The Demise of the Education Buzzword “Student Engagement”

As a speaker at many regional and national conferences, I am hearing a resurgence of a buzzword being used to sell every piece of technology, curriculum and related products. Even as I scanned some articles recently (edited to remove any reference to specific products or vendors), the seemingly overuse of this term suggests not only are we selling our students short, but we’re missing the ultimate goal of what technology and education together can accomplish. Here’s some quotations:

  • “Supporters tout student engagement, but effect on achievement unclear”
  • “After an initial learning curve, students are more engaged – one of the program’s goals”
  • “Students learn better when they are fully engaged”
  • 76.5% of teachers believe that students are more engaged in learning when technology is integrated into instructional activities”
  • “Opinion remains divided as to whether engagement begets a deeper understanding of subject matter, or merely reflects fascination with the technology”

But what exactly is student engagement? And why do we as educators believe this is the perfect archetype of teaching and learning?

Our goal should be achieve “invested students” who, by definition, are committed emotionally and intellectually, devote effort to the goal and expect results. 

Seeing and treating students as our customers will make the concept of student-centered learning to become more of a reality.

To quote a definition from The Glossary of Education Reform, “student engagement refers to the degree of attention, curiosity, interest, optimism, and passion that students show when they are learning or being taught, which extends to the level of motivation they have to learn and progress in their education.”

The first time I read this definition, the thought of a puppy or kitten came to mind. A few years ago, my wife and I adopted a brother and sister pair of kittens from a local rescue center. When we first came home with Mickey and Munchkin, it was clear our three daughters were curious, interested, very attentive, optimistic and passionately in love with their new pets. For the next few hours they hugged them, played with them, fed treats and tried to start teaching them tricks. According to the definition, bring home these kittens created engagement with the children.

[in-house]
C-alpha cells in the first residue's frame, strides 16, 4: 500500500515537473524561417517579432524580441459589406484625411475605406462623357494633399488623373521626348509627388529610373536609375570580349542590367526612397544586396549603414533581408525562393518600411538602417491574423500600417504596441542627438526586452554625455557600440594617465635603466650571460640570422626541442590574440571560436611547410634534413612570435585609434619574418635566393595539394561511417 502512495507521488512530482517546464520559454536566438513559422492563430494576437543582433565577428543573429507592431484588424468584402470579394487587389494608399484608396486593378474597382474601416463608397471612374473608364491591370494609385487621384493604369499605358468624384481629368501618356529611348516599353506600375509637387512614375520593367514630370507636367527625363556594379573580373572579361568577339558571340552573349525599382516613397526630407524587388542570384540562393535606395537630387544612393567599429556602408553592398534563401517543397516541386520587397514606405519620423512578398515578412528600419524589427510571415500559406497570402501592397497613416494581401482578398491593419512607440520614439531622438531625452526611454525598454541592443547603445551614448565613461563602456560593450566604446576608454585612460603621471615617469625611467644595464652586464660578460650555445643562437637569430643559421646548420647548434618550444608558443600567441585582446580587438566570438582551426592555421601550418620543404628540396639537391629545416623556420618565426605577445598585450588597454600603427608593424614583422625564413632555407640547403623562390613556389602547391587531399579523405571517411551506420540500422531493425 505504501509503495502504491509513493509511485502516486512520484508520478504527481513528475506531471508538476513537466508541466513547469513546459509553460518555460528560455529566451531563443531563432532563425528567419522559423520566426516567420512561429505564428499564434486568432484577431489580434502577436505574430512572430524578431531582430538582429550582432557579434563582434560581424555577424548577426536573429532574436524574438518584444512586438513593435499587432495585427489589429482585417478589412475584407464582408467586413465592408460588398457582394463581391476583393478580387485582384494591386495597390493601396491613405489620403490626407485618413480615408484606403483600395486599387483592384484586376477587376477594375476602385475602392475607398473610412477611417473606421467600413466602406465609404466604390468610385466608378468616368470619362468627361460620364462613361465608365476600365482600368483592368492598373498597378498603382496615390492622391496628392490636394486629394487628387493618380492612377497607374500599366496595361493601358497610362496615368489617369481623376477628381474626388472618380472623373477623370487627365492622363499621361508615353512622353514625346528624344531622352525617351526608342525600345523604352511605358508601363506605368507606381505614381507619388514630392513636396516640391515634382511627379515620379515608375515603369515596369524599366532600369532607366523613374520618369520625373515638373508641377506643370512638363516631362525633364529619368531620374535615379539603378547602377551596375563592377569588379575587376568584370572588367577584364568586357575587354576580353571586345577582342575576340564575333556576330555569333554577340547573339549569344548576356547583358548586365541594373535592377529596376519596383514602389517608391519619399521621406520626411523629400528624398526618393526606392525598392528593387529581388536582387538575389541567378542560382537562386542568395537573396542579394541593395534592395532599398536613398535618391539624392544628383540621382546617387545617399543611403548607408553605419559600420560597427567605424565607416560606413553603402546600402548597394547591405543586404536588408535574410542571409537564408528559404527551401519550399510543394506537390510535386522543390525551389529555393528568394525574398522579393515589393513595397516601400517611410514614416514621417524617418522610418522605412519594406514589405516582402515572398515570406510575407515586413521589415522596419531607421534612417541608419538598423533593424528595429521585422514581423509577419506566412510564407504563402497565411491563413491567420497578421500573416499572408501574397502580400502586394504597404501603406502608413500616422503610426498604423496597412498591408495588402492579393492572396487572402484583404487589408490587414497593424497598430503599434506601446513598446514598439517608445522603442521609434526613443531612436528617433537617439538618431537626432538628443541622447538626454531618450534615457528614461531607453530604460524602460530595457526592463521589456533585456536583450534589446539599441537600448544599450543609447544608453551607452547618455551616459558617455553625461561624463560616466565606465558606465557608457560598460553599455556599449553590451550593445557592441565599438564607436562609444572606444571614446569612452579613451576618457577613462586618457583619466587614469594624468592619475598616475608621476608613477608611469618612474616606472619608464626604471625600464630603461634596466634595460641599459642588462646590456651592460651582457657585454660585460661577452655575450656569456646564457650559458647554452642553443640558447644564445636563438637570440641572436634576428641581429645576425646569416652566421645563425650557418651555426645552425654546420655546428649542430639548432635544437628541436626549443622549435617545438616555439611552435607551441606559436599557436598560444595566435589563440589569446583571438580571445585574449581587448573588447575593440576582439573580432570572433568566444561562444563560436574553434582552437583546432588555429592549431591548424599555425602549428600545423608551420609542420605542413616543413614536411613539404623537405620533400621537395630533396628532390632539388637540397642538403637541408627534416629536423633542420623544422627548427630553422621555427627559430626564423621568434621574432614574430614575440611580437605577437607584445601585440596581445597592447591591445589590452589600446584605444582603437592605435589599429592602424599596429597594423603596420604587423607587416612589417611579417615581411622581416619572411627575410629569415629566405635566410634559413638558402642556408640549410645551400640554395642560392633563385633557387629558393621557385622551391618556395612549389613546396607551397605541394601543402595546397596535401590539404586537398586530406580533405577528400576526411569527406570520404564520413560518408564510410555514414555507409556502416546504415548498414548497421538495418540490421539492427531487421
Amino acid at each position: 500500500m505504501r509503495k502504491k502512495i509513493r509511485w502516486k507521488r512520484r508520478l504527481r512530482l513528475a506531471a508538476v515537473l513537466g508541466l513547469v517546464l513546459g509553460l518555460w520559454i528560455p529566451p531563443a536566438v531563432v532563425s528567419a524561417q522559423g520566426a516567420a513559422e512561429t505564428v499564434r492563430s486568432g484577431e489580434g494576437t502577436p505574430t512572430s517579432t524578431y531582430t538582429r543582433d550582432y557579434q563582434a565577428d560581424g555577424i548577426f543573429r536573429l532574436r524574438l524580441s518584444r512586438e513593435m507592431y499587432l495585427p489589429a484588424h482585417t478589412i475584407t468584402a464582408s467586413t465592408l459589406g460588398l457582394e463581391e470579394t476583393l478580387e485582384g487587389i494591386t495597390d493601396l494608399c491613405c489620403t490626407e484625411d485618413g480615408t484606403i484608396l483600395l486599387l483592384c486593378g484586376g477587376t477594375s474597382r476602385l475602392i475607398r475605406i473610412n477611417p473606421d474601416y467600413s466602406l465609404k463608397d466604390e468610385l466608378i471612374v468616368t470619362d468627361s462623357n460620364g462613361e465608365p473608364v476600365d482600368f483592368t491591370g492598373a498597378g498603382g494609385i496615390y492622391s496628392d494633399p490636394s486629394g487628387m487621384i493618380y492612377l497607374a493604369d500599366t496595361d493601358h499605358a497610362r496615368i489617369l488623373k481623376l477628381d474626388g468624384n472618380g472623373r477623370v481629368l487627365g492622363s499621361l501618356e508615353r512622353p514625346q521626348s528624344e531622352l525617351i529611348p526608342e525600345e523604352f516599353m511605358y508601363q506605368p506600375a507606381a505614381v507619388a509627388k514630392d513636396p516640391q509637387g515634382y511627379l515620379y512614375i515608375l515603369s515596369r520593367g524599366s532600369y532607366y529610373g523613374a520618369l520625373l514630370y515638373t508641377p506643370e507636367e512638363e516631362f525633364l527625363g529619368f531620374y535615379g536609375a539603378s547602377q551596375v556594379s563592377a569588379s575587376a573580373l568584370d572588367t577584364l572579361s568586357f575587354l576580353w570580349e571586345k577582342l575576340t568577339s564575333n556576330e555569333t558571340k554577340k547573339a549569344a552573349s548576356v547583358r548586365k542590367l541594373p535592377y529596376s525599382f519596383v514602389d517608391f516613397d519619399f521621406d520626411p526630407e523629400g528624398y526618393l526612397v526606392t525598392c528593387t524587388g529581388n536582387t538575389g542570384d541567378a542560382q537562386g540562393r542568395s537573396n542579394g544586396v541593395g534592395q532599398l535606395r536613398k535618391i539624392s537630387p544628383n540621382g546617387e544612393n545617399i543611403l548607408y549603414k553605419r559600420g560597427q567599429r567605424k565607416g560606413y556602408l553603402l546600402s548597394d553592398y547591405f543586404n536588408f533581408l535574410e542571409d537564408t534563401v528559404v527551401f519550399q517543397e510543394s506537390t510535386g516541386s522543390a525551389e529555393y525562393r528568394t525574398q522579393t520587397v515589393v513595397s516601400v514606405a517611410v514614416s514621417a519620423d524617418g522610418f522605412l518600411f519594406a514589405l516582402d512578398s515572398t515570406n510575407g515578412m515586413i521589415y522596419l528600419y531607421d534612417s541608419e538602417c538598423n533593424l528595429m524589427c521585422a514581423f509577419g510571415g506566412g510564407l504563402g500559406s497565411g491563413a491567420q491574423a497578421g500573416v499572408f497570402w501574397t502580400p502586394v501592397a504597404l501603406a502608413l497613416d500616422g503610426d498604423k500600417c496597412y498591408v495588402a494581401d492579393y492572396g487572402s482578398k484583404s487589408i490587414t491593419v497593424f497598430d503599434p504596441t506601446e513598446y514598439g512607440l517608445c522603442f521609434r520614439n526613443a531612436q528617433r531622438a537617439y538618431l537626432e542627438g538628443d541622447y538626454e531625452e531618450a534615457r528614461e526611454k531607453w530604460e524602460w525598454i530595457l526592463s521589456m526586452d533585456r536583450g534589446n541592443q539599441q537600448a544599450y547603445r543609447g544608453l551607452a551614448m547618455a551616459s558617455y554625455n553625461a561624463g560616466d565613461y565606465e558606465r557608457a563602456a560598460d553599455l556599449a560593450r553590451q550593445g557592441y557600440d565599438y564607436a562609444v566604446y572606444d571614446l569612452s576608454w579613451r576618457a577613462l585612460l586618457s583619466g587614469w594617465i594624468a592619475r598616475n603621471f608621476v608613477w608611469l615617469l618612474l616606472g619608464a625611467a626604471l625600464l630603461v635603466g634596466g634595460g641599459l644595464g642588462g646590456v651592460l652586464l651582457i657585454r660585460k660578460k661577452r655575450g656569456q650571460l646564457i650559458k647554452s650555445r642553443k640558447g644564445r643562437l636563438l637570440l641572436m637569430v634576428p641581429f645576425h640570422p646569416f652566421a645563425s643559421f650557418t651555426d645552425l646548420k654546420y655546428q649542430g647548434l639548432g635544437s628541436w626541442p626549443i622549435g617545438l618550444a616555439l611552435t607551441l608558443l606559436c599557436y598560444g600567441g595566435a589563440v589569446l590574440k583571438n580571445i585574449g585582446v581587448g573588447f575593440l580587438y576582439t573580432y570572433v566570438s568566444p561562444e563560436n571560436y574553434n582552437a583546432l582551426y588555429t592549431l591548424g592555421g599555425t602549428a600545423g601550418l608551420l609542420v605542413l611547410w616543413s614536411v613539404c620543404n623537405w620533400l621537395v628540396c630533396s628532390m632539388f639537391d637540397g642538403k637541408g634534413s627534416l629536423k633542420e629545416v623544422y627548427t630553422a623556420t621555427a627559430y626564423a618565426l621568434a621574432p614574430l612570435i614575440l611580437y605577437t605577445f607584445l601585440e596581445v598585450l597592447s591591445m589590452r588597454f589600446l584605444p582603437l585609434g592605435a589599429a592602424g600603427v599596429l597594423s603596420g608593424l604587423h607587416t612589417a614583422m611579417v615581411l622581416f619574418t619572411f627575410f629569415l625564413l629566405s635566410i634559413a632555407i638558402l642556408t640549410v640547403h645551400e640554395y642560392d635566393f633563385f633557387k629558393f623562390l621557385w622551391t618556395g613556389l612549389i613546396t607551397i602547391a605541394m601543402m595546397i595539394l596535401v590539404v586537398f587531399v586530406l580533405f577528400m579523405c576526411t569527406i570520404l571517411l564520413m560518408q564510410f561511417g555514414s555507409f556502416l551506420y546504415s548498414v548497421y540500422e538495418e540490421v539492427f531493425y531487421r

By the next day, questions such as “who feeds them,” “who is cleaning the litter box,” “who trims their claws,” and “who is cleaning up when they get sick” was met with absolute silence and disregard. Within 24 hours, my so-called “engaged” children were disengaged, as the newness wore off and they returned to their tween and teenage lives. Sure, every now and then the kids may take a photo and post an Instagram image of the cats doing something cute, like laying across a just-delivered pizza box for the warmth, but for the most part they day-to-day level of interest waned.

What I realized in the weeks that followed my adoption of these kittens mirrors an issue that we, as educators, must address if we are to get beyond seemingly trivial goals in favor of more deep-rooted and life-impacting outcomes. While my daughters were merely “engaged” by the thought of new pets in the home, it was my wife and I that were “invested” in the well-being of these animals.

In education, accepting “engaged students” is easy. Engaged students show interest and curiosity, likely due to exposure to new technology or some entertaining element to learning (hence the concept of “edu-tainment” years ago). If engagement is the answer, then every school that has given devices to students in 1:1 programs touting increased student engagement should also see a correlation to improvement in test scores and graduation rates….but they don’t.